Resident Well-Being, the Future of GME, and a Shrinking Marketplace

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Much is happening in the world of graduate medical education (GME) right now, particularly in emergency medicine. While the AOA and ACGME merger1 is one of the most prominent events, it is not the only hot topic at hand. As direct stakeholders in the training process, it is incumbent upon all trainees to know the major issues affecting the growth of our specialty.

September 2015 CRCR Meeting Updates

The Council of Review Committee Residents (CRCR) met in September. A significant emphasis was placed on the impending residency shortage and the ACGME image among residents.

The residency pipeline shortage is also a concern, as the increasing number of medical students may lead to increased competition for the same number of residency positions – a number that has been stagnant since the Balanced Budget Act of 1997 essentially froze funding for resident positions at 1996 levels.2 With few exceptions, the teaching institutions must fund any further programs beyond this cap. It’s a tall order in this day of nationwide budgetary concerns. The shortage of positions is expected to be exacerbated over the next 5 years as the students from the Association of American Medical Colleges (AAMC) campaign to increase medical school graduates by 30% begin to match. 3 The CRCR is investigating recommendations to put forward to the ACGME.

The ACGME wants residents to have a better understanding of what the organization does. They want to be seen as a collaborative and protective entity, not a burdensome, bureaucratic, duty hours watchdog. Take the time to learn about the ACGME and you’ll see it advocates tirelessly for residents to ensure a superb clinical education and resident personal development in training, while striving to emphasize patient safety and quality. They work on behalf of residents and the patients we will serve as the clinicians of tomorrow. Stay tuned for a developing outreach campaign.

November 2015 Well-Being Symposium

In light of recent resident suicides, the ACGME created a task force of senior educators intent on finding strategies to promote and enhance resident well-being.

The task force hosted a symposium in November for program directors, Designated Institutional Officials (DIOs – oversee all GME programs at their respective institutions), and other leaders. A report of their findings is forthcoming. Please read it and encourage your respective programs to adopt some of the recommendations as we work to develop training that supports the mental health of future physicians. The link will be published in EM Resident once it is available.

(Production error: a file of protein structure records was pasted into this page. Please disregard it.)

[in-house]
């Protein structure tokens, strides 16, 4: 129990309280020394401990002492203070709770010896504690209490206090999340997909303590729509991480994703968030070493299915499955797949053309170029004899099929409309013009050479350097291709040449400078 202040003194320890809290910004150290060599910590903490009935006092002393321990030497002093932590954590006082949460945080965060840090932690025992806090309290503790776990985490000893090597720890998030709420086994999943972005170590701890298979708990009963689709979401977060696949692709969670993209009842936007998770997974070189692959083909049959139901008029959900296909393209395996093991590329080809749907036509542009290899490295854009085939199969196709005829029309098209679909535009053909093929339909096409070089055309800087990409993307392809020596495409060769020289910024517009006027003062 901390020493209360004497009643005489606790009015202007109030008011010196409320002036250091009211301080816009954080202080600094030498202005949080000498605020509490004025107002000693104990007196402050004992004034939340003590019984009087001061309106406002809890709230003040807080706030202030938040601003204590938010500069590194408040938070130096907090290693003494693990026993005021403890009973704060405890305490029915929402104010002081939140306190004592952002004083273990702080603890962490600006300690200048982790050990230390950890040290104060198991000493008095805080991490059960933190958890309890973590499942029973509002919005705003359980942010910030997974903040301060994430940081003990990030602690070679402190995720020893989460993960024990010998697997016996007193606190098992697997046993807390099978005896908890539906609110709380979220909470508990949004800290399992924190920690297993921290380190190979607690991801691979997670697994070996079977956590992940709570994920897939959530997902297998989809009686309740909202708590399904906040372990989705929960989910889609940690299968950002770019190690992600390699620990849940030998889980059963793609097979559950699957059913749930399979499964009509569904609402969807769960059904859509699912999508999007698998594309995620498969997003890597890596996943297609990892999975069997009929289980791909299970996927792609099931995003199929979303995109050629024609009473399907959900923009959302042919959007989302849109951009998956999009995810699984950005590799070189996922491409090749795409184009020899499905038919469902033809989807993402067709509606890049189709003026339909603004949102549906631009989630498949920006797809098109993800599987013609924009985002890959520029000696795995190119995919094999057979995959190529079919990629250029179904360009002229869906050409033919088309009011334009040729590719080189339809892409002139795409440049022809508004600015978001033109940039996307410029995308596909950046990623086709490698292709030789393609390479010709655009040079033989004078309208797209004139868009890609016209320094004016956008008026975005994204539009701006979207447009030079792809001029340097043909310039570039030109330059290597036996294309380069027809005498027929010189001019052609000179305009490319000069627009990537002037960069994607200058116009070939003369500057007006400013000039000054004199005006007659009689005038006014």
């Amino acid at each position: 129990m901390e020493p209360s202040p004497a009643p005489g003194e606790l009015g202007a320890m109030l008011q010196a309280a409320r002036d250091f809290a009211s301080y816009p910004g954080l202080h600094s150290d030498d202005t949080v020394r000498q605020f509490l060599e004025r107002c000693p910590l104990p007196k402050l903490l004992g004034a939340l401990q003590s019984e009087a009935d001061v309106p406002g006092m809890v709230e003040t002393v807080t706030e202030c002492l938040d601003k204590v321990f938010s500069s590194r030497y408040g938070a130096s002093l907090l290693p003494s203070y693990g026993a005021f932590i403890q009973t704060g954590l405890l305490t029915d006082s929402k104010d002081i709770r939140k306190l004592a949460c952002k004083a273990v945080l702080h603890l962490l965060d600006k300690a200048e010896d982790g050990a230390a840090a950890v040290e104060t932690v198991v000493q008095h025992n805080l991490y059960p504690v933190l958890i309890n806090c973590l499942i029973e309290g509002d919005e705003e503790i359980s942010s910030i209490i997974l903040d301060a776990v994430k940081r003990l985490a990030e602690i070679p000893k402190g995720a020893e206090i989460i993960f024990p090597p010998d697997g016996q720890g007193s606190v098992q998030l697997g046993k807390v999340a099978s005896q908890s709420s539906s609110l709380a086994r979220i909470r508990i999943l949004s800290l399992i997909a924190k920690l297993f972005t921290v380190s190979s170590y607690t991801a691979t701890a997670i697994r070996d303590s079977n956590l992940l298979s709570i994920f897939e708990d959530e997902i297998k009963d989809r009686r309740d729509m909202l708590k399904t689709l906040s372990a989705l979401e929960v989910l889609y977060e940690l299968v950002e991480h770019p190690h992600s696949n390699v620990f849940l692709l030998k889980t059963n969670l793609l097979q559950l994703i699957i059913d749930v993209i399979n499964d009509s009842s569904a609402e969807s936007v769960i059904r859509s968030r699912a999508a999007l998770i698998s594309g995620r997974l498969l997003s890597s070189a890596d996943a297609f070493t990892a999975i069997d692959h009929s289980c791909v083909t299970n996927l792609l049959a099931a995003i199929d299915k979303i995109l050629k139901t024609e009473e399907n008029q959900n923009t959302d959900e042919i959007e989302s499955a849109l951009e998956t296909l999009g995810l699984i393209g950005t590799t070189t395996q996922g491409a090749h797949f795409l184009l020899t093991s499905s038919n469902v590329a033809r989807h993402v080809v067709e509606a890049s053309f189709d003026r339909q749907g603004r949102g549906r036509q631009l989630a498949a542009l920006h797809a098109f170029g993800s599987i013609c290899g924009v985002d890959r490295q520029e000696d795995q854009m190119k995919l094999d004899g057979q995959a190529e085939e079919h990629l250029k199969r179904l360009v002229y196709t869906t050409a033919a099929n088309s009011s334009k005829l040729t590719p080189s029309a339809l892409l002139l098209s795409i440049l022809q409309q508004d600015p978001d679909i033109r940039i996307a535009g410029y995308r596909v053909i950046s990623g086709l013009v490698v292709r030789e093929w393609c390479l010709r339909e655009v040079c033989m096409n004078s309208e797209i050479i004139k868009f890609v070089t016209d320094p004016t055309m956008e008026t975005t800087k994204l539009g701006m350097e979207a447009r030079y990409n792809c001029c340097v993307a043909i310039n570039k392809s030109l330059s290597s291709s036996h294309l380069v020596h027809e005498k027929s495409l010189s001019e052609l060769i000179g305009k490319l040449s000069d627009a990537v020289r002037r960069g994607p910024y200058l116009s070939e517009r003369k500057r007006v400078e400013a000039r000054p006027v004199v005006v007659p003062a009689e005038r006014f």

ABEM Board Eligibility Summit

The American Board of Medical Specialties (ABMS) has tasked all 24 member boards with developing a board-specific policy on how long after completion of residency a graduate can remain “Board Eligible” without successfully passing board examinations and becoming “Board Certified.”4

EMRA, along with representatives from all major leadership organizations in emergency medicine, participated in a summit last November to discuss this issue. EMRA’s invitation is a testament that residents are valued and have a seat at the table in the house of medicine.

As of Jan. 1, 2015, graduates have 5 years from the time of residency graduation to pass both the written qualifying exam and the oral exam. A second 5-year period beyond the initial period is currently possible if certain requirements are met. 5 Failure to do so will result in a residency graduate to no longer be considered “Board Eligible.”5

At this time, a specific policy does not exist for emergency medicine regarding what would be required to have board eligibility reinstated, and the summit was the precursor to drafting this policy. Many issues were debated, however, no consensus ultimately materialized. This multifaceted issue is being actively evaluated and will continue to develop in the coming months.

January 2016 RRC

The Residency Review Committee for Emergency Medicine (RRC-EM) met Jan. 14-16 in Atlanta to discuss applications for new programs in emergency medicine and its subspecialties. During each meeting, new programs are considered by the RRC-EM, which now reviews both allopathic and osteopathic programs. The committee approved the following programs for initial accreditation:

  • Kendall Regional Medical Center, Miami, FL: Emergency Medicine residency
  • University of Louisville, Louisville, KY: Emergency Medical Services (EMS) Fellowship
  • Indiana University School of Medicine, Indianapolis, IN: Pediatric Emergency Medicine Fellowship

Congratulations to these programs. As they develop, please be on the lookout for updated information on EMRA Match.

Stay tuned for further details – 2016 will certainly be a productive year for GME.

References

  1. Stallings L, Little AG. The Graduate Medical Educational Merger: Dispelling the Myths. EM Resident. 2015;42(5):8-9. Available at http://www.emresident.org/the-graduate-medical-educational-merger-dispelling-the-myths/.
  2. AAMC. Medical Resident Limits (“Caps”). https://www.aamc.org/advocacy/gme/71178/gme_gme0012.html. Accessed Feb. 17, 2016.
  3. AAMC. Medical School Enrollment to Approach 30 Percent Increase by 2019. https://www.aamc.org/newsroom/newsreleases/431036/20150430.html. Accessed Feb. 17, 2016.
  4. ABMS. Board Eligibility Policy & FAQs. http://www.abms.org/board-certification/board-eligibility/. Accessed Feb. 17, 2016.
  5. ABEM. Board Eligibility. https://www.abem.org/public/emergency-medicine-(em)-initial-certification/abem-board-eligibility/board-eligibility. Accessed Feb. 17, 2016.
Leonard Stallings, MD

Leonard Stallings, MD

EMRA RRC-EM Representative, East Carolina University, EM/IM/CC Residency, Greenville, NC
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